Earlier this week, the FDA approved Pfizer’s Pfizer’s PARP inhibitor Talzenna (talazoparib) for use in patients with germline BRCA-mutated, HER2‑negative locally advanced or metastatic breast cancer. The agency stated that patients must be selected for therapy based on an FDA-approved companion diagnostic for talazoparib.
Approval was supported by efficacy and safety data from the EMBRACA, an open‑label trial randomizing 431 patients (2:1) with gBRCAm HER2‑negative locally advanced or metastatic breast cancer to receive talazoparib (1 mg) or physician’s choice of chemotherapy (capecitabine, eribulin, gemcitabine, or vinorelbine). The results demonstrated that Talzenna promoted progression-free survival (PFS) according to Response Evaluation Criteria in Solid Tumors (RECIST) 1.1, as assessed by blinded independent central review.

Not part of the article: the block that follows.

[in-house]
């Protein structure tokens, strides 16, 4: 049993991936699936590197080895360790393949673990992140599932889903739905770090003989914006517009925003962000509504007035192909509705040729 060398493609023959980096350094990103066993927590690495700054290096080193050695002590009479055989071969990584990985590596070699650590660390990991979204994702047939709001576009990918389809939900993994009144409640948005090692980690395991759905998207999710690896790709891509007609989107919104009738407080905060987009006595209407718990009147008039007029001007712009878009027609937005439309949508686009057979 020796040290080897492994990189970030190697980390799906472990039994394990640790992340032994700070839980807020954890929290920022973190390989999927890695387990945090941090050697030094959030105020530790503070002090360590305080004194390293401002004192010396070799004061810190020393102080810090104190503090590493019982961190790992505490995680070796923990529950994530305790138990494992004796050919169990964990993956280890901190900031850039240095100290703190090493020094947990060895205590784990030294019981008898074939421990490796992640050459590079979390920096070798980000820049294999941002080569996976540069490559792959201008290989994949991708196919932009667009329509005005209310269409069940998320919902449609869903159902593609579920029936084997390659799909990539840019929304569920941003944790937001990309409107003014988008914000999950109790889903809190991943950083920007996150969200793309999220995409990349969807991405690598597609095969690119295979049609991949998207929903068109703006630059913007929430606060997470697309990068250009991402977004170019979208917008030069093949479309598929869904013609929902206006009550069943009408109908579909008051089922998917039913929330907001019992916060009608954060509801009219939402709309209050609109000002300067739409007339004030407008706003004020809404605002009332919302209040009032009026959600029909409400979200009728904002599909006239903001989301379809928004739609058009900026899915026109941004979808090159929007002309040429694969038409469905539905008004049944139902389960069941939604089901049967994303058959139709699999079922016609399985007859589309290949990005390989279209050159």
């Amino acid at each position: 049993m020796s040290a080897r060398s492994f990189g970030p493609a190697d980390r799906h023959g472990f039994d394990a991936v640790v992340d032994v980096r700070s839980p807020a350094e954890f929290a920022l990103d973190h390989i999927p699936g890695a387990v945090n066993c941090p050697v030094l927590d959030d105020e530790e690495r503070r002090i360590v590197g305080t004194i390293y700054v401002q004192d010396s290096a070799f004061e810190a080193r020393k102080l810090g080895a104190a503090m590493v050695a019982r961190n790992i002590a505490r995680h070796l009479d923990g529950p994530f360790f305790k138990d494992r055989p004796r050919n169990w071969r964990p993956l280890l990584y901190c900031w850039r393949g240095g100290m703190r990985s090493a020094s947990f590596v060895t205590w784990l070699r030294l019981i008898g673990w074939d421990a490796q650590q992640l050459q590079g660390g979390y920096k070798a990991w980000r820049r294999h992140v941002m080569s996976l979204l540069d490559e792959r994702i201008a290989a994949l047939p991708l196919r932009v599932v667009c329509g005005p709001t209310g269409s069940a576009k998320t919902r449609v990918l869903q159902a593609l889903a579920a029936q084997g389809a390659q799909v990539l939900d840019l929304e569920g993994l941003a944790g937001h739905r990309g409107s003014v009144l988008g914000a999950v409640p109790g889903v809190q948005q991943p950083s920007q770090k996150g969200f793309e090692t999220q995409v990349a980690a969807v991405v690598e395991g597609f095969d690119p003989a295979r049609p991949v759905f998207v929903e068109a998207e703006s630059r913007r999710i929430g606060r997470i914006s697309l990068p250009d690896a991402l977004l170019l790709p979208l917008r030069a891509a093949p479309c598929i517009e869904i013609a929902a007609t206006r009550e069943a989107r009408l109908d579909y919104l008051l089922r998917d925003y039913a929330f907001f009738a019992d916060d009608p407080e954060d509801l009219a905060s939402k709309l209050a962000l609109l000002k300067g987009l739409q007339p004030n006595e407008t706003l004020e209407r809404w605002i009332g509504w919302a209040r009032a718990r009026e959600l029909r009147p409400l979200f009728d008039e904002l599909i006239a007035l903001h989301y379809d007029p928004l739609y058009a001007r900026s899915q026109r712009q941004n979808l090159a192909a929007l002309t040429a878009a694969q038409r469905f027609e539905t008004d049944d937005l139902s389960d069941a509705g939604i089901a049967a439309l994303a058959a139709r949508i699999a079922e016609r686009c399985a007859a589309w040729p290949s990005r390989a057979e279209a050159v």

Pfizer gained rights to Talzenna in 2016 as part of its $14-billion acquisition of Medivation. According to BioMarin Pharmaceutical, which had licensed rights to the therapy to Medivation in a deal valued at as much as $570 million, BioMarin will receive a $15-million milestone payment from Pfizer due to Talzenna’s recent approval.
FDA also approved the BRACAnalysis CDx test (Myriad Genetic Laboratories, Inc.) to identify patients with breast cancer with deleterious or suspected deleterious gBRCAm who are eligible for talazoparib. The effectiveness of the BRACAnalysis CDx test was based on the EMBRACA trial population for whom deleterious or suspected deleterious gBRCAm status was confirmed with either prospective or retrospective testing with BRACAnalysis CDx.
Talzenna is currently under European agency review for the treatment of patients with metastatic breast cancer with an inherited BRCA mutation.